Carl Djerassi's play about the intrinsic value of art and the politics of publishing and provenance within a major Austrian museum, is currently playing at the New End Theatre, Hampstead. A little jewel of a place, it's one drawback is that the seats are very close together, so if you're taller than a jockey try to get either an aisle seat or a seat in the front or the (middle of the) rear row.
The stage is small, too, but as with the King's Head and the Jermyn Street Theatre, wonders are regularly achieved on it, and Michael Taylor's set would do a West End production proud. In fact it's one of the most attractive and realistic sets I've seen for a long time, and the costumes (especially those of the two historical characters we see, Don Juan (Chris Brazier) and Barbara Blomberg (Lynette Edwards)) are equally attractive.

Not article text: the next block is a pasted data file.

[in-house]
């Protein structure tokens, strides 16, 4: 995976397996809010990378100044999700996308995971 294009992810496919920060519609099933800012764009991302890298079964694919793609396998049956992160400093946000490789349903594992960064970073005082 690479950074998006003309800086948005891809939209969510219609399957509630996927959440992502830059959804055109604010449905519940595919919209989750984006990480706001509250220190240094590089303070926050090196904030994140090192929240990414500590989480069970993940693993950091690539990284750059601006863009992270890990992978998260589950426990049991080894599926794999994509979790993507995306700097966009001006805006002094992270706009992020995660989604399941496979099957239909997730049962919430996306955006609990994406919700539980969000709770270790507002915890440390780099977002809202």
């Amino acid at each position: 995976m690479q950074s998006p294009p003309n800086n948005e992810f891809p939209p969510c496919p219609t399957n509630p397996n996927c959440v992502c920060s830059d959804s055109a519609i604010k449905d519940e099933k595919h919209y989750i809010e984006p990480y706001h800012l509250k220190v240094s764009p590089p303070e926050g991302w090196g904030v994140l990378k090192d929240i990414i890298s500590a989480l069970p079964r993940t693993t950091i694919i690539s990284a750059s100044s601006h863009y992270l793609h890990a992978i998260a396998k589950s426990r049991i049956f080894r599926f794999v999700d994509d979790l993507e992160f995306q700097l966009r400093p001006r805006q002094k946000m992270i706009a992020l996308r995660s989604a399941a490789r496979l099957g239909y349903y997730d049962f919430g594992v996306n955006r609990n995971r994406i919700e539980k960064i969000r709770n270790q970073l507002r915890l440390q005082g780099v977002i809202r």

Karen Archer as an art historian and Lucy Liemann as her assistant, both give strong performances, but the evening belongs to the two men - Jack Klaff as a scientist brought in to analyse the statue of a beautiful young man, to see if it really is Roman or whether it's actually a Renaissance copy, and Hamish Clark as his assistant. Clark is well-known for the television series Monarch of the Glen but is a strong stage actor, and hearing him impersonate a Spanish archaeologist (part of the plot!) while keeping, underneath the Manuel-from-Fawlty-Towers accent, his own Scottish one, gave that scene an extra comic edge. Jack Klaff has a longer track record in theatre and a strong stage presence.
This is an unusual, light and enjoyable play, recommended especially - but not exclusively - for Hampstead locals.